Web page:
All the techniques listed above offer distinct analytical advantages and disadvantages. However, analysis of competing hypotheses would have provided analysts the best alternative analytical technique for coping with the Iraqi WMD puzzle. Analysis of competing hypotheses is a structured eight-step process that starts with a full set of possibilities, measures evidence for its diagnostic value and seeks evidence not to confirm hypotheses but refute them. This time consuming but exceptionally thorough analytical procedure would have forced analysts to consider a full range of explanations, more closely evaluate the quality of the evidence and integrate considerations of the strategic mindset of the Iraqi leadership.

So, what might a full range of possible hypotheses or explanations have looked like? Here are five possible explanations that analysts could have used to shape their analytical efforts. Hypothesis one reflects the judgment of the 2002 NIE.

1) Iraq has fully reconstituted its WMD programs and maintains stockpiles of prohibited weapons.

2) Iraq has not reconstituted its WMD programs but maintains prohibited stockpiles of biological and chemical weapons.

3) Iraq has not reconstituted its WMD programs and does not maintain prohibited stockpiles of weapons.

4) Iraq has partially reconstituted its chemical and biological programs and maintains prohibited stockpiles of weapons.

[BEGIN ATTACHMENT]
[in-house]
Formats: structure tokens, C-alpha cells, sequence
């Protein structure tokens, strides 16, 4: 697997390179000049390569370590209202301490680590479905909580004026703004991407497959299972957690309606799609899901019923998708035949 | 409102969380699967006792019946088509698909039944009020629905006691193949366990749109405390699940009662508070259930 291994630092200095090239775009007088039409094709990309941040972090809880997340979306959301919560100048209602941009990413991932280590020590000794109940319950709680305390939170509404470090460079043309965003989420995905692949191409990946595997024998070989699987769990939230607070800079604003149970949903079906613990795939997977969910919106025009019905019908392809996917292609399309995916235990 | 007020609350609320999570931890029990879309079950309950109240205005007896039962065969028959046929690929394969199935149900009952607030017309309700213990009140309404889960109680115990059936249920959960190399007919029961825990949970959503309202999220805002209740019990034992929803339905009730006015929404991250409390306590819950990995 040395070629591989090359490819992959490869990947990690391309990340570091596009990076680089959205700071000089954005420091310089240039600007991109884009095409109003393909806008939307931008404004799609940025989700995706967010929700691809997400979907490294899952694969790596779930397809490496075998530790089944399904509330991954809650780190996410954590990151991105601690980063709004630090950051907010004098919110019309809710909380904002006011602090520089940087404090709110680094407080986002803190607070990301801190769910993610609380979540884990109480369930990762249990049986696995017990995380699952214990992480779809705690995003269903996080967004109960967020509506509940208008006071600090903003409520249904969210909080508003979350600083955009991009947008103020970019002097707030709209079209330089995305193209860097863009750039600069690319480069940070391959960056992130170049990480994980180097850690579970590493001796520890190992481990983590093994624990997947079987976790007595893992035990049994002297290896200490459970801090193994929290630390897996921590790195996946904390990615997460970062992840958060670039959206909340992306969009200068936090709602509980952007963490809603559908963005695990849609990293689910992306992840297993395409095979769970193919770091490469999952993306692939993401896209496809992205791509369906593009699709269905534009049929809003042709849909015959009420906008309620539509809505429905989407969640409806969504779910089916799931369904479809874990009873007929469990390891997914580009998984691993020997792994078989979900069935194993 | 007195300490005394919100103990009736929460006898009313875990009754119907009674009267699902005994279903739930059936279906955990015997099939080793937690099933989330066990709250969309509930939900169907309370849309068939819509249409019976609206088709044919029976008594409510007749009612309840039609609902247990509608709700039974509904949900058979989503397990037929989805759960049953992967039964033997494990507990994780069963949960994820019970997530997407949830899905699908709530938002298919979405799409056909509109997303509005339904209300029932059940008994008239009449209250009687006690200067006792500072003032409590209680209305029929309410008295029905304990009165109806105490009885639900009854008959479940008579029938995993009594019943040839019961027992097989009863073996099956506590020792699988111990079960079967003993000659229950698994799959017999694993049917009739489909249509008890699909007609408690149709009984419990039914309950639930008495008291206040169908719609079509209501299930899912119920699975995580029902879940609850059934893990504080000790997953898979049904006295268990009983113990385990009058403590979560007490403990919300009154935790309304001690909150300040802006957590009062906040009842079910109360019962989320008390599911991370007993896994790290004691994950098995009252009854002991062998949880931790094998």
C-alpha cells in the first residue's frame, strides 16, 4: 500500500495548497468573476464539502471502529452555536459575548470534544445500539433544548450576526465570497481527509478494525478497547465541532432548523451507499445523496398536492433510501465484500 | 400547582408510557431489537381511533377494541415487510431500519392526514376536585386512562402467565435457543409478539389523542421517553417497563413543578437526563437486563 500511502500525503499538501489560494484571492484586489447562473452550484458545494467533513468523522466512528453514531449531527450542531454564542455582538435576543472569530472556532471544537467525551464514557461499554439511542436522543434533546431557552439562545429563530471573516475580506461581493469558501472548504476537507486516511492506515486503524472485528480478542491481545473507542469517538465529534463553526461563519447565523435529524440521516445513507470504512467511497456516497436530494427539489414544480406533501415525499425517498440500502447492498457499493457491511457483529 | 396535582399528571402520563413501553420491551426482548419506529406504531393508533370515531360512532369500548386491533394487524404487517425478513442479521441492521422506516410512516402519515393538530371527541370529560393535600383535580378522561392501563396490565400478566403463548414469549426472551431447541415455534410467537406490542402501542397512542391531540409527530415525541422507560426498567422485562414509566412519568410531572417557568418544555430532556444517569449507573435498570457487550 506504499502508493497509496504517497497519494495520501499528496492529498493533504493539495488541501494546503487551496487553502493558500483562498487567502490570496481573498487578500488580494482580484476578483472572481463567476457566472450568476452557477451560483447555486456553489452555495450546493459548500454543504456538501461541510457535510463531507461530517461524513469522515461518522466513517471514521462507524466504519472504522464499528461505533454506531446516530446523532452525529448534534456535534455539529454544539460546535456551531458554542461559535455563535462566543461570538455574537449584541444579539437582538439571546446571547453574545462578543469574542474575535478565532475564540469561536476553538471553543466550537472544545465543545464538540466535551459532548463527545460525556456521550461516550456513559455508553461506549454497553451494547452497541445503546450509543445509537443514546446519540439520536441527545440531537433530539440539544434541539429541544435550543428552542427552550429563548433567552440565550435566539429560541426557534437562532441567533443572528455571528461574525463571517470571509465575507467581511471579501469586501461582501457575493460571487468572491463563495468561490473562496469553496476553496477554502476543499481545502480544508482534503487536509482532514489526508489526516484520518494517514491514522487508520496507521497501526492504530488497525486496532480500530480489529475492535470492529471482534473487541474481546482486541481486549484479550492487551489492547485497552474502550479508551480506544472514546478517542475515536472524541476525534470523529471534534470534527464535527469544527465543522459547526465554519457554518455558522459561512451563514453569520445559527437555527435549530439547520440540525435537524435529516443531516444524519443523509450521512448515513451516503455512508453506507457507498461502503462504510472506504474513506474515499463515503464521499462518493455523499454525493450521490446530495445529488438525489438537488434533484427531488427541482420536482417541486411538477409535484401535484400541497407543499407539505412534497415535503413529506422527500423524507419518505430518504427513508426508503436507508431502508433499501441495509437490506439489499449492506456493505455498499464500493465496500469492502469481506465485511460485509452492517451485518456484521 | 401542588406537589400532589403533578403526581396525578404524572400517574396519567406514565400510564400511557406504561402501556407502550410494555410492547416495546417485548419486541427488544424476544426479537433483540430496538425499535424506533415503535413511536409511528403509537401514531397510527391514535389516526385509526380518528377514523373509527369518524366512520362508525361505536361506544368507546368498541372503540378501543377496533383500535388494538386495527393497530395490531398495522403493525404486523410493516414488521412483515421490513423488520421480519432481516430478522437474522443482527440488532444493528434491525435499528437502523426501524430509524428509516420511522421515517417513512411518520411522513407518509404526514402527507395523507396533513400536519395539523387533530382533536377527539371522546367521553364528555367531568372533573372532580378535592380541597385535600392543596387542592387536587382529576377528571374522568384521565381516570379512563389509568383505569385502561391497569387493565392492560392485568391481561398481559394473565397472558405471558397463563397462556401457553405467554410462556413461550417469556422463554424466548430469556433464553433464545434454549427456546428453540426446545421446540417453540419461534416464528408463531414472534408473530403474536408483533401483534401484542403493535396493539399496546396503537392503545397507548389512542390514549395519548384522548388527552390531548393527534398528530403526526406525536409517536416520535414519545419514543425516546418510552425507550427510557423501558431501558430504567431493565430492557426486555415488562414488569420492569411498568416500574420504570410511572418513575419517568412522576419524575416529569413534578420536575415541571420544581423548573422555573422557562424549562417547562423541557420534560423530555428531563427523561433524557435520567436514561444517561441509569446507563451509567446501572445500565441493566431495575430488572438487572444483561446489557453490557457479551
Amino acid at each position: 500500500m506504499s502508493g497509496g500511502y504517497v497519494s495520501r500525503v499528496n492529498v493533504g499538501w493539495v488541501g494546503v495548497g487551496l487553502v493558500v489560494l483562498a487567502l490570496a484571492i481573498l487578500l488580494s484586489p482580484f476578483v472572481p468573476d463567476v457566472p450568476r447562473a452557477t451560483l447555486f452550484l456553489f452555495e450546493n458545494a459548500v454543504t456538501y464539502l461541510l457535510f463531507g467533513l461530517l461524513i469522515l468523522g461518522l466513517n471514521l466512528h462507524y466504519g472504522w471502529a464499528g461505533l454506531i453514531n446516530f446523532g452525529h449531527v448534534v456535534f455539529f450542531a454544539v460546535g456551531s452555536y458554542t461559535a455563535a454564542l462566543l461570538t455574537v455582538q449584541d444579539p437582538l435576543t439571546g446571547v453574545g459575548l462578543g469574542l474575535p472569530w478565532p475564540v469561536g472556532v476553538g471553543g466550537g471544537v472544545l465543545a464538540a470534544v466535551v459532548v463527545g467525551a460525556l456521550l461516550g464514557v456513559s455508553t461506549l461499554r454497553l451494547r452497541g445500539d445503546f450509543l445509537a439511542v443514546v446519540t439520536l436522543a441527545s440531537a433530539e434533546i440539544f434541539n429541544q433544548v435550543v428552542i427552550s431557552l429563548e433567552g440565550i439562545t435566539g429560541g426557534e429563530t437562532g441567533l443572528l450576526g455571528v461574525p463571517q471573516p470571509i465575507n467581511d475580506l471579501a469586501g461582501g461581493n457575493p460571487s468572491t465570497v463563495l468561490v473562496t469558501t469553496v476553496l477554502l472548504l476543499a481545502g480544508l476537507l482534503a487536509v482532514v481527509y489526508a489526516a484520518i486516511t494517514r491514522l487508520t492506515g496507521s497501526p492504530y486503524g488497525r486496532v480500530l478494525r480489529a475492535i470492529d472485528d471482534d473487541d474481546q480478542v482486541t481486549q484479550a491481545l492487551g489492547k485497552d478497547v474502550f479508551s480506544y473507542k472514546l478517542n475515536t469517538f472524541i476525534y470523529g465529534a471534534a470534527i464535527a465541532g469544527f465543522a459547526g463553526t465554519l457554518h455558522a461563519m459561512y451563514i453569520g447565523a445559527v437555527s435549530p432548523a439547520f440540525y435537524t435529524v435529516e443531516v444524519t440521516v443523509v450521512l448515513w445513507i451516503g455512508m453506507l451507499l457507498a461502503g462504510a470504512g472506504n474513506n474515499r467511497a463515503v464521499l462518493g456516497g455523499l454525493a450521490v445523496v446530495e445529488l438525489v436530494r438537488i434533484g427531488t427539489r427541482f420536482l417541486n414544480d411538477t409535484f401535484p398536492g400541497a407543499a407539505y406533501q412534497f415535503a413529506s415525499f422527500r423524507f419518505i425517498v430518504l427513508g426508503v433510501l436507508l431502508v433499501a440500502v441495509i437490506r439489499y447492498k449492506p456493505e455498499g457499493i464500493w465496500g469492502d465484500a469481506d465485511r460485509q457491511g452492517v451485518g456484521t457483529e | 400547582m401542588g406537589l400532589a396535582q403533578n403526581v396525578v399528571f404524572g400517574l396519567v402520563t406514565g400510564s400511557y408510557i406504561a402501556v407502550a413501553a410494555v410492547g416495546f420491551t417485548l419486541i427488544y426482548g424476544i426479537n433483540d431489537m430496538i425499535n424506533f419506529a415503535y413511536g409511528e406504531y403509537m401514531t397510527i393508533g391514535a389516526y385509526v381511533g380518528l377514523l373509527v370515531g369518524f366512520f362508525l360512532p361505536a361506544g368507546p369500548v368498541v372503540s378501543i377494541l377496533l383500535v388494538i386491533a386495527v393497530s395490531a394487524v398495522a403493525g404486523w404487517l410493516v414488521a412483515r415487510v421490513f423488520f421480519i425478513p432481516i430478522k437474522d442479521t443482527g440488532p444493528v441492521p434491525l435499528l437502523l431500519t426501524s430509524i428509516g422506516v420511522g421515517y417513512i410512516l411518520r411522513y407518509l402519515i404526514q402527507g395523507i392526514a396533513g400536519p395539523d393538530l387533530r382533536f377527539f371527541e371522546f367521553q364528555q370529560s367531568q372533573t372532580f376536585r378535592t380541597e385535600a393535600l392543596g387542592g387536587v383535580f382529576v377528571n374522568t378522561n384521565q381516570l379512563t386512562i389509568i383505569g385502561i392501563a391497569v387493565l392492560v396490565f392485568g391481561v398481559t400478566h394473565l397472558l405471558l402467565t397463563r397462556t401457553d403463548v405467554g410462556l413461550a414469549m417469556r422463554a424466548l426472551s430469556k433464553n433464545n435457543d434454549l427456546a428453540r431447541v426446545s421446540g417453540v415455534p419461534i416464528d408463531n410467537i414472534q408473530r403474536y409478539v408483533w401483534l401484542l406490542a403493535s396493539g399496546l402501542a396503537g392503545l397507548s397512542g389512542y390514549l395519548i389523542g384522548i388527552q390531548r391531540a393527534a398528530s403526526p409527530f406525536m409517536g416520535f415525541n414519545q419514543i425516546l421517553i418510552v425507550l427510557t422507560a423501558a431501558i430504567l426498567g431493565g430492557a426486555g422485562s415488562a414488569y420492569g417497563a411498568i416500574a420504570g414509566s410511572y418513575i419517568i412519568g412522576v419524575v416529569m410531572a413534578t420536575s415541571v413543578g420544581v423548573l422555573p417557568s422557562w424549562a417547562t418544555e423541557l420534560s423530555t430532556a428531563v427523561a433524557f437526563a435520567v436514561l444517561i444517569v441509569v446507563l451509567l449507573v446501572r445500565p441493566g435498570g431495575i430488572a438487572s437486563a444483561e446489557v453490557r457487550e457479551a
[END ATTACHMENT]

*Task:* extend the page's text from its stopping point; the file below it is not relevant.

5) Iraq has not reconstituted its WMD programs but inadvertently maintained some prohibited stockpiles of biological and chemical weapons.

With these hypotheses as an analytical starting point, analysts would then have captured all significant evidence for and against each hypothesis, considered the diagnostic value of the evidence, deleted evidence without diagnostic value, proceeded to try to disprove each hypothesis and finally, considered how sensitive the hypotheses were to a few critical bits of evidence. Then analysts would rank the relative likelihood of the remaining hypotheses. Finally, analysts would have determined milestones for further information and evaluation. In other words, each hypothesis would have remained open until disproved. While this procedure would not have assured a correct assessment, it would have placed contentious evidence such as the now notorious aluminum tubes and questionable single sources such as Curveball under scrutiny and by simultaneously maintaining a number of plausible hypotheses, it might have introduced a realistic degree of ambiguity and uncertainty into the WMD intelligence assessment.26

Conveying Uncertainty and Ambiguity to Policy Makers